• Praying for healing


During our youth, many of us were counseled to establish clear boundaries for purity in dating before marriage. Knowing our values and goals beforegoing on a date set us up for greater follow through toward godly and satisfying decisions than if we had waited until an emotional moment or were under pressure. The same approach has potential here.

Personal values are not enough because those tend to shift and change with time. Biblical principles are reliable because they are based on the unchanging truths of scripture, God’s character and His covenant promises. God’s principles remain the same yesterday, today and forever. We can go about enjoying our lives resting on the unchanging foundation of these principles and access them at any moment they may be needed. We can’t anticipate every situation ahead of time but a biblical plumb line is freeing and peace-giving.It is are not subject to the emotions, whims or pressures of a given moment. 

The bible doesn’t hand us a checklist of specifics though. It gives us anchoring standards to shape our thinking, choices and behaviors. It leaves just enough room to keep us reliant on prayer and discernment through the Holy Spirit. Without that, we’d be tempted to just follow God’s instructions like a “rule book” without any need for personal relationship with an intimate and dynamic experience of God. And God is all about the personal relationship!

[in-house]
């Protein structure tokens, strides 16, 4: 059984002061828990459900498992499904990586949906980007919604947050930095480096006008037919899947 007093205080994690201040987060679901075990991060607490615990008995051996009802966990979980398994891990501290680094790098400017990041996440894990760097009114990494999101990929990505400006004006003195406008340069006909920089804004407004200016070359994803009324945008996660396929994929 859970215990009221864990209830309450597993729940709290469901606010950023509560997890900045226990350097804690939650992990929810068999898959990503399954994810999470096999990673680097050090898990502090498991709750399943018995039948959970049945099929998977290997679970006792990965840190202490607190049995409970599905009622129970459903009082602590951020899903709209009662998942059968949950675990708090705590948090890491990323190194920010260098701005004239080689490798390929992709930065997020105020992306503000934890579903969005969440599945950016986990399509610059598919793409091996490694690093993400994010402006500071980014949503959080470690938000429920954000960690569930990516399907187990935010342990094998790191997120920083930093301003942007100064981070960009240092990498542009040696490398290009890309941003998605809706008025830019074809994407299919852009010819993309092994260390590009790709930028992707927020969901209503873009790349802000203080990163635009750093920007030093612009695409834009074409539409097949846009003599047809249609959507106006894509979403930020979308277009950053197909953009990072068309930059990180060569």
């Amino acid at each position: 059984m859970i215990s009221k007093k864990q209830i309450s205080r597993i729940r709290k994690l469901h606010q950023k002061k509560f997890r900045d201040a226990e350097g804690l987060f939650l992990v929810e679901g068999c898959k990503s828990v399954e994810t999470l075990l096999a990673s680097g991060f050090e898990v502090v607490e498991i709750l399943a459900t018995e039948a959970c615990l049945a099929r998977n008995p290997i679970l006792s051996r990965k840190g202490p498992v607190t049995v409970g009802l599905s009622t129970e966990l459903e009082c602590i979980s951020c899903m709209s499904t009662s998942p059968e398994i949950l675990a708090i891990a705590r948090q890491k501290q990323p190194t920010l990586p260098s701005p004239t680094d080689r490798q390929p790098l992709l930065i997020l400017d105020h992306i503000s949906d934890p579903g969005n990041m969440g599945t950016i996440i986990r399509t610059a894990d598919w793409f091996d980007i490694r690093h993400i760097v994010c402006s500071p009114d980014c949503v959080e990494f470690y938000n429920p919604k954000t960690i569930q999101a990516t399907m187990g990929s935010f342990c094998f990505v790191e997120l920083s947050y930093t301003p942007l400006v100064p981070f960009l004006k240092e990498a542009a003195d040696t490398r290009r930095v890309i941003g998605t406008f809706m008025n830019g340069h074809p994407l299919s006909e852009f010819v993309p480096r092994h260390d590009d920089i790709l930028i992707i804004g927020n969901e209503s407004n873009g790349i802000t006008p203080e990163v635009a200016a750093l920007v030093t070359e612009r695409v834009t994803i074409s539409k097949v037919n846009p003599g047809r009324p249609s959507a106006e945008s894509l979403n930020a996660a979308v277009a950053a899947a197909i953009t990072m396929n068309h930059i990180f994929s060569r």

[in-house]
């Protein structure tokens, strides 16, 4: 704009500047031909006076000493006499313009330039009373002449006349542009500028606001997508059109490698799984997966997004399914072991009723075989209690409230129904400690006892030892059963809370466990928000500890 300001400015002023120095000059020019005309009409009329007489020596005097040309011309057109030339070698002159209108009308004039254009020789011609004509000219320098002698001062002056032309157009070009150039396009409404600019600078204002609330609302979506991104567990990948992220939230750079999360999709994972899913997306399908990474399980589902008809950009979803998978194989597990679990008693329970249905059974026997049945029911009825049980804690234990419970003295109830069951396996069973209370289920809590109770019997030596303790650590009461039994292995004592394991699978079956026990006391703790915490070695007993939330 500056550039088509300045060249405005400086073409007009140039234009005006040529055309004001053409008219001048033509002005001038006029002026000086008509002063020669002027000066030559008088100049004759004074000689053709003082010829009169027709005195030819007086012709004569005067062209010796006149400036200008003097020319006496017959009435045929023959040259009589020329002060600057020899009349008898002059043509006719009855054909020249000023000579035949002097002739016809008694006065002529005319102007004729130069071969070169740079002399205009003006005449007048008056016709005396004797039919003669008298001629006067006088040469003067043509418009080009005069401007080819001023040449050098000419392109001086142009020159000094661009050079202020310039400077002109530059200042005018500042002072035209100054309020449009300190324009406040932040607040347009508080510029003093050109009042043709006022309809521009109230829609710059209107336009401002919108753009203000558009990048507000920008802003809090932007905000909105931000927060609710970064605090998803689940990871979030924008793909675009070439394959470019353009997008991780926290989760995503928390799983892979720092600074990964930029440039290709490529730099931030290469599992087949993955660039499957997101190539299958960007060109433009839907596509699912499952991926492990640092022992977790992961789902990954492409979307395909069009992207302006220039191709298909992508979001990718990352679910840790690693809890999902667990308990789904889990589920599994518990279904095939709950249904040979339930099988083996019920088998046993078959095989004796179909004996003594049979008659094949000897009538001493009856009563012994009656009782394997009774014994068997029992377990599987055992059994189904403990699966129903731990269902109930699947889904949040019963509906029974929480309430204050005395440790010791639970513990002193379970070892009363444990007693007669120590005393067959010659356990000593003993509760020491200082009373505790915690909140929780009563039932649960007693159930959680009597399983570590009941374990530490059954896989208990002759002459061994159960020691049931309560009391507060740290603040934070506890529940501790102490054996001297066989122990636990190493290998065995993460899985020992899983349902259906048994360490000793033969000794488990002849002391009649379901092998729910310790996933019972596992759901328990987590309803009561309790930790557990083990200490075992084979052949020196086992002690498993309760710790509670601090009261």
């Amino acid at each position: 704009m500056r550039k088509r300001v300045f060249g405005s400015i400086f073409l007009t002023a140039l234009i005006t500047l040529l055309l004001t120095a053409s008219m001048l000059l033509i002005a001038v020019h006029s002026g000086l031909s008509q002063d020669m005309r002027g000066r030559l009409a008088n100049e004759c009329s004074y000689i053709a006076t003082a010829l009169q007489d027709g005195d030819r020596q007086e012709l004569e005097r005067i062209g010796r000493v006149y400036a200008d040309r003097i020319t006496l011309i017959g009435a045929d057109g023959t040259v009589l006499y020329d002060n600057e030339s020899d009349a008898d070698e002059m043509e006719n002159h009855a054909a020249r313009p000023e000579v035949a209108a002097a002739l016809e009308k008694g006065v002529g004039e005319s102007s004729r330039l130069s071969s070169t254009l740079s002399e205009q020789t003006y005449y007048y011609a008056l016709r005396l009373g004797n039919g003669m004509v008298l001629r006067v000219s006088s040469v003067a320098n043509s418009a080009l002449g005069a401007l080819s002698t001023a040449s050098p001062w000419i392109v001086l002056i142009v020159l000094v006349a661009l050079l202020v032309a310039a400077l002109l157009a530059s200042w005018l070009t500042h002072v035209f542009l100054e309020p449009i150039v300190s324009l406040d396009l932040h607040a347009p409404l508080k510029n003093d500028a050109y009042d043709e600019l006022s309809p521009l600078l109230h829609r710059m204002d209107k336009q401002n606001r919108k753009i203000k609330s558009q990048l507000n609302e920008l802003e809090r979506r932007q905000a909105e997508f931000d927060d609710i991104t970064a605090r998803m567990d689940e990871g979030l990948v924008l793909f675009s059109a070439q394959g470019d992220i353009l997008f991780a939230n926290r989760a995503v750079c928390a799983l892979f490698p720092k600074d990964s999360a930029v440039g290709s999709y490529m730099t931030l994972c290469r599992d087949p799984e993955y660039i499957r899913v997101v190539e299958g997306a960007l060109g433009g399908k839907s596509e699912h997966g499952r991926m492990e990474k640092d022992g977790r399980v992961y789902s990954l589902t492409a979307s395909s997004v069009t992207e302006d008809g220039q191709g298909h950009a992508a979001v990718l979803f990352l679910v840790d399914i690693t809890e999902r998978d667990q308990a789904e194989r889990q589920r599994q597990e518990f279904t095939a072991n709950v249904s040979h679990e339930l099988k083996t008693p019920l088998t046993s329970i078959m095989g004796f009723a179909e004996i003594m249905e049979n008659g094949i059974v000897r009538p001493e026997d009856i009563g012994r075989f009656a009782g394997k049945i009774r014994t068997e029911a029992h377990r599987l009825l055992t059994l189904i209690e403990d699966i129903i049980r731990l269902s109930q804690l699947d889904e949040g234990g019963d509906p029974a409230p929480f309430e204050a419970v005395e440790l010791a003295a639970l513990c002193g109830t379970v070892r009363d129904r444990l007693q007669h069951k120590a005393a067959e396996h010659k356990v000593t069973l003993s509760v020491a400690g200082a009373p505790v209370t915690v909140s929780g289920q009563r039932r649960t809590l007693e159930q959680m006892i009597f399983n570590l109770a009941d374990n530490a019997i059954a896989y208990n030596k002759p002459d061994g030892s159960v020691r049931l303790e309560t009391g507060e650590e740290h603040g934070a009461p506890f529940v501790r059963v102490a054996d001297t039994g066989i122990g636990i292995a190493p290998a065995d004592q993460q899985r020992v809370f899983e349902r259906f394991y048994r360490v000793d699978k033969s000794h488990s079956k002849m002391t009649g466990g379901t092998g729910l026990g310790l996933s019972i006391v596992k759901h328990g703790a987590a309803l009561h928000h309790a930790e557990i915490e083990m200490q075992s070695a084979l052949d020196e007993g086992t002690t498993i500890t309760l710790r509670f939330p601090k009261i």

The world urges us to make decisions based on “pragmatic possibilities.” We need biblical wisdom and reasoning that trusts in God’s sound principles.

What would some of these biblical principles be?

The fingerprints of God are on every person and circumstance.

Suffering and weakness don’t negate the value of life. No matter how complex, senseless or hopeless a situation looks, every person has value and carries the image and power of Christ in them with the potential to contribute God-purposed things to this world. 

Genesis 1:26 (ESV) Then God said, “Let us make man in our image, after our likeness” 

John 9:3 (ESV) Jesus answered, “It was not that this man sinned, or his parents, but that the works of God might be displayed in him.” 

God is not limited by anything.

All of the issues that are so complicated for us are really very simple to God. If we really believe this, it changes everything about how we live!God made each of us for a purpose and is going to help us in that purpose.

Isaiah 45:7 (ESV) “I form light and create darkness, I make well-being and create calamity, I am the LORD, who does all these things.” 

Jeremiah 32:27 (ESV) “I am the LORD…Is anything too hard for me?” 

Disability frees a person to multiply grace.

Suffering positions us to give and receive unique and good gifts of grace form our Heavenly Father. Our friends who are most dependent are most freely used by God as a means for grace. They are not inhibited by the things that constrain the rest of us (e.g., desire to make a good impression, worry about reputation).

Romans 5:3-5 (ESV) Not only that, but we rejoice in our sufferings, knowing that suffering produces endurance, and endurance produces character, and character produces hope, and hope does not put us to shame, because God’s love has been poured into our hearts through the Holy Spirit who has been given to us. 

God is first and foremost concerned with our hearts.